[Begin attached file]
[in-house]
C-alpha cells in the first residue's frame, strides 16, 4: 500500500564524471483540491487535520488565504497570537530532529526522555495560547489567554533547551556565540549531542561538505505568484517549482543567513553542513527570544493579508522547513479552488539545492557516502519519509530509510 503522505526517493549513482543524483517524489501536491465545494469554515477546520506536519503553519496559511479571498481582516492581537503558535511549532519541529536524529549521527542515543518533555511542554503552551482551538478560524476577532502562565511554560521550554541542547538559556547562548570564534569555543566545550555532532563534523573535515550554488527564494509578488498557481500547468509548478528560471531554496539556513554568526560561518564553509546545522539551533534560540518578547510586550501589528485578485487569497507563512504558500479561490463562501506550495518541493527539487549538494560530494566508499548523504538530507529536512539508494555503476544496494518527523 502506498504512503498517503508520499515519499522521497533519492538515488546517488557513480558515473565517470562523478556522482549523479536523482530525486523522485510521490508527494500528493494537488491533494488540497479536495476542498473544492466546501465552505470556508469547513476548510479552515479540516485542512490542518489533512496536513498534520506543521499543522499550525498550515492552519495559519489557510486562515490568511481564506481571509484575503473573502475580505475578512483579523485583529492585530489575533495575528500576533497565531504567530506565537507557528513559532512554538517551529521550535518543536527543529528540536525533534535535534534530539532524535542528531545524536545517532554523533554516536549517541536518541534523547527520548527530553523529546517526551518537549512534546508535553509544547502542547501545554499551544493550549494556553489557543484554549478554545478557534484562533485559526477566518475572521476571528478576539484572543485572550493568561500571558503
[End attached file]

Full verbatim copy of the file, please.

[in-house]
C-alpha cells in the first residue's frame, strides 16, 4: 500500500564524471483540491487535520488565504497570537530532529526522555495560547489567554533547551556565540549531542561538505505568484517549482543567513553542513527570544493579508522547513479552488539545492557516502519519509530509510 503522505526517493549513482543524483517524489501536491465545494469554515477546520506536519503553519496559511479571498481582516492581537503558535511549532519541529536524529549521527542515543518533555511542554503552551482551538478560524476577532502562565511554560521550554541542547538559556547562548570564534569555543566545550555532532563534523573535515550554488527564494509578488498557481500547468509548478528560471531554496539556513554568526560561518564553509546545522539551533534560540518578547510586550501589528485578485487569497507563512504558500479561490463562501506550495518541493527539487549538494560530494566508499548523504538530507529536512539508494555503476544496494518527523 502506498504512503498517503508520499515519499522521497533519492538515488546517488557513480558515473565517470562523478556522482549523479536523482530525486523522485510521490508527494500528493494537488491533494488540497479536495476542498473544492466546501465552505470556508469547513476548510479552515479540516485542512490542518489533512496536513498534520506543521499543522499550525498550515492552519495559519489557510486562515490568511481564506481571509484575503473573502475580505475578512483579523485583529492585530489575533495575528500576533497565531504567530506565537507557528513559532512554538517551529521550535518543536527543529528540536525533534535535534534530539532524535542528531545524536545517532554523533554516536549517541536518541534523547527520548527530553523529546517526551518537549512534546508535553509544547502542547501545554499551544493550549494556553489557543484554549478554545478557534484562533485559526477566518475572521476571528478576539484572543485572550493568561500571558503